TOKYO - North Korean leader Kim Jong Un wants to hold a second summit meeting with President Trump soon to speed up the denuclearization process, South Korean President Moon Jae-in said on Thursday.
Moon was speaking on his return to Seoul after a three-day summit with Kim in Pyongyang. There, Kim promised to allow external inspectors into his country to verify that a missile test and launch site had been permanently dismantled, and he pledged to permanently disable an important nuclear site if the United States also takes "corresponding steps."
Trump responded to news from the summit by saying he was "very excited," while Secretary of State Mike Pompeo said the United States was "prepared to engage immediately" with North Korea to move dialogue ahead.
Moon said Kim wanted Pompeo to come to North Korea as well.
"Chairman Kim Jong Un said he wants Secretary Pompeo's North Korea visit and a second summit with President Trump to happen at the earliest convenience in order to speed up the denuclearization process," Moon told reporters in Seoul.
Moon said Kim also told him the closure of a nuclear weapons test site at Punggye-ri could be also subject to international verification. He said he would discuss with Trump his and Kim's goal of declaring an end to the Korean War by the end of this year.
Moon said Trump and Kim had both made pledges at their June summit in Singapore: North Korea promised to take steps toward complete denuclearization and returning the remains of U.S. servicemen killed in the war, while the United States pledged to "end hostilities, guarantee the security of the regime, and establish a new relationship with North Korea," he said.
"Such measures should be taken in a balanced manner between North Korea and the United States," he said. Speaking of the need for North Korea to take denuclearization measures, Moon said "the U.S. should accordingly take corresponding measures to guarantee the security of North Korea step by step."
When asked what the corresponding measures would be, Moon said that needs to be discussed between North Korea and the United States.
Cheong Seong-chang, a North Korea expert at the Sejong Institute near Seoul, said the announcement shows that Kim has much more specific ideas now about denuclearization and what he wants in return and the next summit should have more specific results.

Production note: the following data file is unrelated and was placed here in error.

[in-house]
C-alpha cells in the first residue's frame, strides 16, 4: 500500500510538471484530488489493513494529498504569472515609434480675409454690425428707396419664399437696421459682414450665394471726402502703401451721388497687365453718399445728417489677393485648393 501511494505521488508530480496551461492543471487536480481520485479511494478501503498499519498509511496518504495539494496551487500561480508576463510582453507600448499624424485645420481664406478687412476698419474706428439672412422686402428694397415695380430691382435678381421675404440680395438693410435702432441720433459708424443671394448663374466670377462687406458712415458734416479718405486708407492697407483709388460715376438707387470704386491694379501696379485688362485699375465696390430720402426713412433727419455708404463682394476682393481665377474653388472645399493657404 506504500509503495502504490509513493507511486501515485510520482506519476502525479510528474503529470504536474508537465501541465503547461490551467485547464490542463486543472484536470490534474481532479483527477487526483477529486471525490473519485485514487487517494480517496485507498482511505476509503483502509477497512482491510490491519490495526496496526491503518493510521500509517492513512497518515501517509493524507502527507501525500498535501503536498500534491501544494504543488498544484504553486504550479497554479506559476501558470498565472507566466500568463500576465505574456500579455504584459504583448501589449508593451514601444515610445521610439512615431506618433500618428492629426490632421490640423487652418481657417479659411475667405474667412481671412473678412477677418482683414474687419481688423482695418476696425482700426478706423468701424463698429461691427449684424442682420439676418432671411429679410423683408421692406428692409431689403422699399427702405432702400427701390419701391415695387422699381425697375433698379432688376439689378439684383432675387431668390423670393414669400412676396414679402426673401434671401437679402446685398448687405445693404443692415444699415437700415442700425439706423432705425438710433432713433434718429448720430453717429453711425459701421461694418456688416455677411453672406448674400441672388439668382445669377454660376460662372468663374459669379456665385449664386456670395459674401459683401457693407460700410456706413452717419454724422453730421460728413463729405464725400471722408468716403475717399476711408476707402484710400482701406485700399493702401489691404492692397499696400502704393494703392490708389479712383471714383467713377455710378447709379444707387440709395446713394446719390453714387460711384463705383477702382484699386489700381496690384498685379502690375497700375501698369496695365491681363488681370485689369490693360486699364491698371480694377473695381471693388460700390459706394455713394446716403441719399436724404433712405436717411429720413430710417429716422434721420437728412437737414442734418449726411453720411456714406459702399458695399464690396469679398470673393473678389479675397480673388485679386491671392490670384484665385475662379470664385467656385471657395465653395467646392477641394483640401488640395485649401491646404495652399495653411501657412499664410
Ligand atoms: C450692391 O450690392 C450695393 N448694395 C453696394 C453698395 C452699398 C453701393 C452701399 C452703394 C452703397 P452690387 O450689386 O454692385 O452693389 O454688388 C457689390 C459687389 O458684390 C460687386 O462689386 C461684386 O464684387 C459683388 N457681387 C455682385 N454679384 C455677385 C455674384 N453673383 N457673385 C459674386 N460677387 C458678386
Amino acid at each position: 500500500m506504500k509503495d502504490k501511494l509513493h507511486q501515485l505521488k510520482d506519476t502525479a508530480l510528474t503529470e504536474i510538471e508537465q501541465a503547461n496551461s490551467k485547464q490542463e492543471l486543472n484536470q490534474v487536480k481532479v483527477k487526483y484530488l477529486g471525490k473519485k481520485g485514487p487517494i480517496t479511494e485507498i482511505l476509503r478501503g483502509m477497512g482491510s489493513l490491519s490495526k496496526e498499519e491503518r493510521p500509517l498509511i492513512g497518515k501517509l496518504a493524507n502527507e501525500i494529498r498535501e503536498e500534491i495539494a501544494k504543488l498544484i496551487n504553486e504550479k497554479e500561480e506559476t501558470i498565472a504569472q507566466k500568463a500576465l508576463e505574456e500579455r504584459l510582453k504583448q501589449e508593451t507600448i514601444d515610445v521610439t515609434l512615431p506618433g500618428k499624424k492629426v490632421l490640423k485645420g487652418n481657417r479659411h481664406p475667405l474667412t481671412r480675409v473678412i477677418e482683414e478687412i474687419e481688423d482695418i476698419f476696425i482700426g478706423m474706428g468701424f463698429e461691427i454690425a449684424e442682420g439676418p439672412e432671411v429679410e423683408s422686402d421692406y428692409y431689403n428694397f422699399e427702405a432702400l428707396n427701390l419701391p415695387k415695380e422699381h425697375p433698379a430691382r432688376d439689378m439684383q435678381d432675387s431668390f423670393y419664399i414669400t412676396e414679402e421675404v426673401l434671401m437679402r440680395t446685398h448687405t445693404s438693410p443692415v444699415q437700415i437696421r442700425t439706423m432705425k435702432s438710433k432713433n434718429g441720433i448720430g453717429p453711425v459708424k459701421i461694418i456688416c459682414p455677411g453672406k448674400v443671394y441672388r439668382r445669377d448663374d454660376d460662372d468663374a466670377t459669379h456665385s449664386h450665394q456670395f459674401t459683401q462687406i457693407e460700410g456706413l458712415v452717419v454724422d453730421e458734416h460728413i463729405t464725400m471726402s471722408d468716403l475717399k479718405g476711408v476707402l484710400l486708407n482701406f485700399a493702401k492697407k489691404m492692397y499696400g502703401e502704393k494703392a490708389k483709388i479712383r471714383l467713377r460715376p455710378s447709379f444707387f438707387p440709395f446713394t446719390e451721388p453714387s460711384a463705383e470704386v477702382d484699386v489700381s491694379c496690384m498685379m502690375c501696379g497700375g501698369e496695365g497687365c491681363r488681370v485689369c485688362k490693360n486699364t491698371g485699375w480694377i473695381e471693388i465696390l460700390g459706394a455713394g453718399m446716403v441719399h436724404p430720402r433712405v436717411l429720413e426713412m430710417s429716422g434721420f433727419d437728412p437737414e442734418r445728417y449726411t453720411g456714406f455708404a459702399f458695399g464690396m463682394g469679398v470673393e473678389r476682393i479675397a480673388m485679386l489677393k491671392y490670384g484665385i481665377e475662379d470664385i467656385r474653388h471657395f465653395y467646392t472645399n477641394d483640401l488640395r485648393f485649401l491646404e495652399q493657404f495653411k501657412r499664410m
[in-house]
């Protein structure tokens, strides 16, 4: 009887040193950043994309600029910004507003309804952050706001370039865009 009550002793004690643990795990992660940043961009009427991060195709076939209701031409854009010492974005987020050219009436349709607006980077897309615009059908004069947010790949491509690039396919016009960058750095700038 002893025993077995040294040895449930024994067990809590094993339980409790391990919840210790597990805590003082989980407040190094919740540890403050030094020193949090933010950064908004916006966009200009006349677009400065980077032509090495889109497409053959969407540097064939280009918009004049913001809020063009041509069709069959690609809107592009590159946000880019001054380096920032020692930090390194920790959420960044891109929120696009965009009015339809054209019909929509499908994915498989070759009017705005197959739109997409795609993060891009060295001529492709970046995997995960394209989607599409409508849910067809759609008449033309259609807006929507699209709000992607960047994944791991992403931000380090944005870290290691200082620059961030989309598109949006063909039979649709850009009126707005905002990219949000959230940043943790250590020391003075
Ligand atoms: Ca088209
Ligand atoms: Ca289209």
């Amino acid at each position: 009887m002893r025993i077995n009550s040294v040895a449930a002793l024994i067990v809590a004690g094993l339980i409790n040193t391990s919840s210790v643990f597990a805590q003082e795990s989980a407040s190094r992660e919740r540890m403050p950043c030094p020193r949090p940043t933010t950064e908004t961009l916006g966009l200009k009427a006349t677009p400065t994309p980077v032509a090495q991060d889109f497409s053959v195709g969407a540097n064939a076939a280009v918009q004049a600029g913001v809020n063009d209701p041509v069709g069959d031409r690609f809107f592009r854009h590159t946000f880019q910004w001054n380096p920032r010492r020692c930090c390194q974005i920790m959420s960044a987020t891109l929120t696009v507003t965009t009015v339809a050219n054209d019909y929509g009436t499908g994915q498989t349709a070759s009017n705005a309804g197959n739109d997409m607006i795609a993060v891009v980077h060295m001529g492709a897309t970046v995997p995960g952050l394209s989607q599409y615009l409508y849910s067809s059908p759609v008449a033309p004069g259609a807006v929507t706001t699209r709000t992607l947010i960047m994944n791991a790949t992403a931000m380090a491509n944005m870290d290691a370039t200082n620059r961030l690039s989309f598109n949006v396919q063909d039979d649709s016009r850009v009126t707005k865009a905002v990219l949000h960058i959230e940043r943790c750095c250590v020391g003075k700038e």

"The first meeting between Kim Jong Un and Trump yielded a rather general agreement, but now Kim seems to have more concrete idea about what he wants to exchange with Trump," he said. "Given how Kim recently suggested a specific timetable for denuclearization, a more concrete agreement than one in Singapore is expected to come out in the next summit."
The Korean War ended in 1953 with an armistice rather than a peace deal. North Korea wants South Korea and the United States to declare the war to be formally over, as a sign that hostilities have ended and to build trust.
"North Korea expressed their willingness to speed up their denuclearization actions if [the United States] takes actions to form a new U.S.-North Korea relationship," Moon said.
Members of Trump's administration are concerned that such a declaration could be used to undermine the justification for the presence of U.S. forces in South Korea. But Moon said the armistice agreement would remain in force until a full peace treaty is signed at a later date, once denuclearization had been achieved.
"The peace treaty will be fulfilled as the final step of complete denuclearization. Until then, the current armistice stays in place," he said. "The need for U.S. forces in Korea is not affected at all."
Moon said he and Kim had talked a lot about denuclearization and the dialogue between Pyongyang and Washington, especially on the first day of their summit Tuesday.
"Chairman Kim reaffirmed his strong will for denuclearization again and again," Moon said. "He expressed his intention to complete the denuclearization process as soon as possible and shift his focus to economic development."
This article was written by Simon Denyer and Min Joo Kim, reporters for The Washington Post.